Highly specific observations on Gregg Araki's surreal sex comedy.
Kaboom, the latest from noted queer filmmaker Gregg Araki, revolves around a group of sex-crazed college freshman. The teens attempt to come to terms with their various identities by having lots of sex but are interrupted by a series of freaky, supernatural events.
1. "Kaboom" is right.
It's hyper, it's bright, and it is highly stylized. Think of what'd it'd look like if a somewhat regular indie movie went to a party, drank a bunch of Four Loko, and exploded while dancing to New Order's "Blue Monday" — but in a good way. Oh, you can't picture that? That's because you haven't seen Kaboom yet.
2. Forget Mysterious Skin.
That's the movie Araki is best known for, mainly because it was awesome. But it turns out that Araki existed before 2004, and that most of his early work consisted of very alternative queer cinema. So, yeah, keep that in mind.
3. But do remember the nineties, in general.
If you don't, you will when you see this. Kaboom — its spirit, its mannerisms, even its characters' clothes and hair — feels thoroughly capital-I Indie, like the free-spirited jaunts that people called movies back in those heady days.
4. Speaking of the characters…
There are a lot of them (this is college, after all), and they're all filled with more hormones than they know what to do with (again, college). This means everyone's shacking up with everyone, because in Gregg Araki movies, defined sexual orientation is for squares. It's like Blur's "Girls & Boys" turned into a feature-length film.
5. There is no such thing as a Thor.
Is there? Smith, our plainly named bisexual hero, lives with a straight, blond surfer dude, Thor. "Like the comic!" he tells Smith. Thor is a ridiculously buff bro who color-coordinates his many pairs of flip-flops, prefers to roam naked through the tiny dorm room, and openly tries to fellate himself, as if it's just a thing guys do. Of all the surreal, imaginative things in this Kaboom, Thor struck me as the most fantastic.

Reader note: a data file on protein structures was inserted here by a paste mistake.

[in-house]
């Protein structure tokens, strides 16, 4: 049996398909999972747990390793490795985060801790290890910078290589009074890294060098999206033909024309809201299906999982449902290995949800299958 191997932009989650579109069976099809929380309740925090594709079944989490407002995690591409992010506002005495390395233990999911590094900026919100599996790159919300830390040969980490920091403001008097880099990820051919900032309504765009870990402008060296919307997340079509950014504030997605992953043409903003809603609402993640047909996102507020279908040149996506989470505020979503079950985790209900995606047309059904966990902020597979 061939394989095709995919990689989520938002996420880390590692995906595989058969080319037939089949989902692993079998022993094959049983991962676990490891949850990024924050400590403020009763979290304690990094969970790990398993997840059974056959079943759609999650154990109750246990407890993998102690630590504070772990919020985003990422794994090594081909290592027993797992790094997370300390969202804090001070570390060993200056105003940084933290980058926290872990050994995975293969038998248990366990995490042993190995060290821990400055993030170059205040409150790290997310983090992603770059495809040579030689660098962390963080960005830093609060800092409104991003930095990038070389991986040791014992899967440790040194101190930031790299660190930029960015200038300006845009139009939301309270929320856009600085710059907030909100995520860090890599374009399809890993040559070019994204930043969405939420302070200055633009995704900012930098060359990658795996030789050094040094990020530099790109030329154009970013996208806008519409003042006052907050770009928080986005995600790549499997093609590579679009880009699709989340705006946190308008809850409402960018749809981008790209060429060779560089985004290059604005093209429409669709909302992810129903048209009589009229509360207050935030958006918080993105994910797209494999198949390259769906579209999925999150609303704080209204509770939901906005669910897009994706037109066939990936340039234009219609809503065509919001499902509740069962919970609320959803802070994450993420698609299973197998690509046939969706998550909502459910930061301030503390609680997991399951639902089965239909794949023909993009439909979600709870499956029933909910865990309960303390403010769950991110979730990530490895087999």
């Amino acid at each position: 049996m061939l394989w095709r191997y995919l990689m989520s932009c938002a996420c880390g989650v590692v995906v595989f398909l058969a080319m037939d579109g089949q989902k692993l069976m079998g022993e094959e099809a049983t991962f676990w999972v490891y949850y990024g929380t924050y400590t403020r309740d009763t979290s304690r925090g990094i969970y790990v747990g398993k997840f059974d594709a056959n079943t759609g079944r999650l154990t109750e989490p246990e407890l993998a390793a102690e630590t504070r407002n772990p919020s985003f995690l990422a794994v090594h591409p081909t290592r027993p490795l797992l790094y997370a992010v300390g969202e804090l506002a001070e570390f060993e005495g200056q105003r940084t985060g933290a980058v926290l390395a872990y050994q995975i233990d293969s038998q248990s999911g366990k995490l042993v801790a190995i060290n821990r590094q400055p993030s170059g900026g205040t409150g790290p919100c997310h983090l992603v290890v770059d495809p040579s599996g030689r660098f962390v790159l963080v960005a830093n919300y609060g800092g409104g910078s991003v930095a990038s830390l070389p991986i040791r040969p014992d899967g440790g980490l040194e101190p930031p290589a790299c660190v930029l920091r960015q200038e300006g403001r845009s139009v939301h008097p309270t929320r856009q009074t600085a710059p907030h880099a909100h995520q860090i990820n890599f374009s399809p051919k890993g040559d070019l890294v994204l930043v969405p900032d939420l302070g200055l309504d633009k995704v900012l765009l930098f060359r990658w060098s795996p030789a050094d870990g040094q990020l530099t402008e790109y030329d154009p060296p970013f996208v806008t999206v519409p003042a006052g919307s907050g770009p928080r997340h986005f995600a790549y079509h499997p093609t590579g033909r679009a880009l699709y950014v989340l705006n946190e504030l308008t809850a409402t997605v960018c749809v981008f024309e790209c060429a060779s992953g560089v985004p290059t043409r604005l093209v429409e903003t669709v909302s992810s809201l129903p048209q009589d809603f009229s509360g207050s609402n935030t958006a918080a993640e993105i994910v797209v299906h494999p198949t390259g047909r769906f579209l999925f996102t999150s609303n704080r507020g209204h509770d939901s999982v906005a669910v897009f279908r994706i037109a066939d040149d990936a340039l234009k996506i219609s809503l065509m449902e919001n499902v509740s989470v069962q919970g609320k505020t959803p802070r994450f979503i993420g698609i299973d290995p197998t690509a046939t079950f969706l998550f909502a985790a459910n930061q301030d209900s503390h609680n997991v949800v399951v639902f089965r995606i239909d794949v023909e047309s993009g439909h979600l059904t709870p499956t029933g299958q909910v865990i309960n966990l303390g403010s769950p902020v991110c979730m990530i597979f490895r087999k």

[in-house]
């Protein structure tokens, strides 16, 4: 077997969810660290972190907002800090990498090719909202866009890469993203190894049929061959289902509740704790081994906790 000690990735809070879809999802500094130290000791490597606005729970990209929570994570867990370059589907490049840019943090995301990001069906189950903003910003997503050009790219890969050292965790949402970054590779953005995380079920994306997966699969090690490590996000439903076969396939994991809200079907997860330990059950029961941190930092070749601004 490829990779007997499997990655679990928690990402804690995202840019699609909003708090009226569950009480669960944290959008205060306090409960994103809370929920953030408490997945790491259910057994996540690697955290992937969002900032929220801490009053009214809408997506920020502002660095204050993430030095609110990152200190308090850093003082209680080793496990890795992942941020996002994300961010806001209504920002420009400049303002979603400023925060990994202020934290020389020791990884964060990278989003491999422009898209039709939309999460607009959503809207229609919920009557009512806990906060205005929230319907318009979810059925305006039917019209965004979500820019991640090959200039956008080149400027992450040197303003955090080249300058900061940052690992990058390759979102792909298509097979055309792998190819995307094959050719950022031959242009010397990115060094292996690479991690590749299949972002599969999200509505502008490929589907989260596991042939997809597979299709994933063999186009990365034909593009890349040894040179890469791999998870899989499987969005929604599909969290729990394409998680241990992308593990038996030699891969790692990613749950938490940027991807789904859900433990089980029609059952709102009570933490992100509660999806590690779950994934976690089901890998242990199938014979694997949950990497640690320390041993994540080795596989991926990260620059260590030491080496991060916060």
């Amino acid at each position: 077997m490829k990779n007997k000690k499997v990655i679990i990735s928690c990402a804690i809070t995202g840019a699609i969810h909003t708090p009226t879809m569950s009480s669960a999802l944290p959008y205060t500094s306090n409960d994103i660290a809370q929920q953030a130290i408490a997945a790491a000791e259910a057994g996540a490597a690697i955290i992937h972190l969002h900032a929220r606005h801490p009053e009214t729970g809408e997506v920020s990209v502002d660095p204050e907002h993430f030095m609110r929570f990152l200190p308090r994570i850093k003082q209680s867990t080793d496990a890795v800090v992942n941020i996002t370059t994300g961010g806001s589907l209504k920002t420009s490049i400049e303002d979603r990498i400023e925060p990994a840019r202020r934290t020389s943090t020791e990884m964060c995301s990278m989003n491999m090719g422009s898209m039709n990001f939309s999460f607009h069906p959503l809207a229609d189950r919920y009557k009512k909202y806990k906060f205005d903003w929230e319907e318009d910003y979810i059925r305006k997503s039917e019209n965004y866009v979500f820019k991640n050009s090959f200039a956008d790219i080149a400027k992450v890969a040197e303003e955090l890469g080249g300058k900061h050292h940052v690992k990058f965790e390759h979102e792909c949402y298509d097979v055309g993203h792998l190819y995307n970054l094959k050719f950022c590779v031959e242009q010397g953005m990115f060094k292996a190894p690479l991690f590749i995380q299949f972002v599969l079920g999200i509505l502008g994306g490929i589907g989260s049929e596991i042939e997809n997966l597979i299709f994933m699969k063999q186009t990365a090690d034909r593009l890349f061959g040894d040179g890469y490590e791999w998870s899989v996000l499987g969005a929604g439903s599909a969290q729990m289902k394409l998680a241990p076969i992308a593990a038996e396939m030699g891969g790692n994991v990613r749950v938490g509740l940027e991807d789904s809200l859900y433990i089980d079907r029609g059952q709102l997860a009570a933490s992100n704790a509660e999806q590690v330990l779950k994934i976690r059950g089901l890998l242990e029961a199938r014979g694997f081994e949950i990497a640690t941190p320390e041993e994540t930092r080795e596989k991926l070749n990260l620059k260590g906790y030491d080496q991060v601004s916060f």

6. Oh, there's also a witch, by the way.
Kaboom is brimming with vivid insanity, so much so that you almost forget that there's an actual witch in the mix, just hanging around campus. I don't know about you, but I like odd movies that are so odd that even witches aren't considered extraordinary.
7. And then things get weird.
Smith is already living in a strange, hormonal dream-state, but shit really hits the fan when he thinks he witnesses a murder involving animal-masked villains. And just like that, the movie shifts from soapy sex-fueled campus romp to old-fashioned murder mystery.
8. And then things get even weirder.
Kaboom is giddy in the way it sprints through so many worlds in its intense, colorful ninety-ish minutes. Take, for instance, how the last quarter turns into an apocalyptic acid trip, lending the movie's title its umpteenth layer of meaning.
9. You might need a constant.
And a good one, like Desmond from LOST, so that you don't get too disoriented. Or I guess a totem would do, a la Inception. Point is, try to keep your head straight.
10. And that's why you should never let your child major in cinema studies.
Smith is supposed to be in college to study film. I get the feeling that none of this nonsense would have happened if he'd majored in engineering, like a good son is supposed to do.